hello, world

Now this program, along with its all its dependencies, has been captured as e1 in “Project1.” The “show” command can display the details of the last captured execution:

> sciunit show
     id: e1
sciunit: Project1
command: ./hello.sh
   size: 2.82 MB
started: 2017-10-10 08:42

As we claimed, this execution can be repeated on a different machine. We will do so in the remaining chapters, but before that, we should test it locally:

> sciunit repeat e1
hello, world

If you investigate the workspace

> ls ~/sciunit/Project1/
cde-package  e1.json  sciunit.db  vvpkg.bin  vvpkg.db

, you will find a directory named “cde-package” and a few other files. The “cde-package” is a temporary directory that consists of all necessary files for this execution to repeat; for example, you can even find a “libc.so.6” somewhere under this directory. The rest of the files are the underlying implementation of the conceptual “sciunit.”

Now let’s try a different way to capture an execution – capture as you go:

> sciunit exec -i
Interactive capturing started; press Ctrl-D to end
>

Wait, that’s it? No, you are merely inside a subshell: all the commands you run from now on will be captured. For example:

> echo 'hello'
hello
> ./hello.sh
hello, world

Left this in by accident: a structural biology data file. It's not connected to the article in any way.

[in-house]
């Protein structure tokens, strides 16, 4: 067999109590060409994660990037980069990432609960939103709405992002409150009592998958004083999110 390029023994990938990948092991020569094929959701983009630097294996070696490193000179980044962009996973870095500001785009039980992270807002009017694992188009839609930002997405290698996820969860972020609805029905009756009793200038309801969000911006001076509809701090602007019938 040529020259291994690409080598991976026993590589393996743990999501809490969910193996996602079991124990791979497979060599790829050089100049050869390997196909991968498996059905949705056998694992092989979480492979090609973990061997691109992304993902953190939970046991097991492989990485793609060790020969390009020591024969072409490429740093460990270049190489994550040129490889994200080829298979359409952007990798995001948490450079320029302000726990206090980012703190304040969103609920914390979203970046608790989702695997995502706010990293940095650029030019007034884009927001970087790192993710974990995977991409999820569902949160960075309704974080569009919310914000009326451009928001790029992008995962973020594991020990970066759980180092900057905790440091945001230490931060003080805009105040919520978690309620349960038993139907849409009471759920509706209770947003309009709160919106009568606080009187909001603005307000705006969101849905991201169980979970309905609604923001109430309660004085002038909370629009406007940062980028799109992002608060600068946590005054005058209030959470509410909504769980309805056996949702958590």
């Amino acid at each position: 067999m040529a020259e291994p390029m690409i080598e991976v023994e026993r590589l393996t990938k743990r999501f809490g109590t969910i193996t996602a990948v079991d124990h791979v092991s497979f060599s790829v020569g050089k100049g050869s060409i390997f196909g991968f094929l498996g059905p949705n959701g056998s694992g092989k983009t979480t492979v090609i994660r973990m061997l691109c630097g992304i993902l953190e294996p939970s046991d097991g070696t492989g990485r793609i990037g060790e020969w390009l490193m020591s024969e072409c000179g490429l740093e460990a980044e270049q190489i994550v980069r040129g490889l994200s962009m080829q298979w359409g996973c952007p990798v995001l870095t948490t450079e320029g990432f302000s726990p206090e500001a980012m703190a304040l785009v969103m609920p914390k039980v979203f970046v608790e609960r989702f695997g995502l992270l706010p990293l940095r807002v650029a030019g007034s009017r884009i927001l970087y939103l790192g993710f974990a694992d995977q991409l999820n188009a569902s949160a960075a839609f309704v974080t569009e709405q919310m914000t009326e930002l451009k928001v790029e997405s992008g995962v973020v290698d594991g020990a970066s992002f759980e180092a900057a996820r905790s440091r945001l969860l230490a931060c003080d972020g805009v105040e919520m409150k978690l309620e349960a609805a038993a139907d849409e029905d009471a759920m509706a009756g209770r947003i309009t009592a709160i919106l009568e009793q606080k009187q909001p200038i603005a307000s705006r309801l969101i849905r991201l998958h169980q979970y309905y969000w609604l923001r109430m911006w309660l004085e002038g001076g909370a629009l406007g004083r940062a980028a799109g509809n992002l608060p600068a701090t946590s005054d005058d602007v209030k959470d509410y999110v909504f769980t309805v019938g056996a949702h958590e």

Now press “Ctrl-D”:

> exit
Interactive capturing ended

These commands all become execution e2, and you can repeat it as well.

So far, we created two executions within the sciunit. You can list them with the list command

> sciunit list
   e1 Oct 10 08:42 ./hello.sh
   e2 Oct 10 11:00

, or remove one of them with the rm command. Note that after a removal all the remaining executions retain their current execution ids, and new executions will be assigned ids which are higher than the remaining ones.

Continue your work on another machine

While developing your paper, you might want to capture more executions on another machine, testing your sciunit in another environment, or maybe share the sciunit with a coauthor. Conceptually, you want to copy & paste, remotely. The easiest way is to use the copy command:

> sciunit copy
mSLLTj#

Give it a second, and it returns a code. You can then “paste” the sciunit over the Internet by running

sciunit open mSLLTj#

on the target machine. The heavy lifting utilizes the file.io service. The code is only valid for one day. Once pasted, the code is gone.

If you investigate the ~/sciunit directory on the machine in which you initiated the copy,

> ls ~/sciunit
Project1  Project1.zip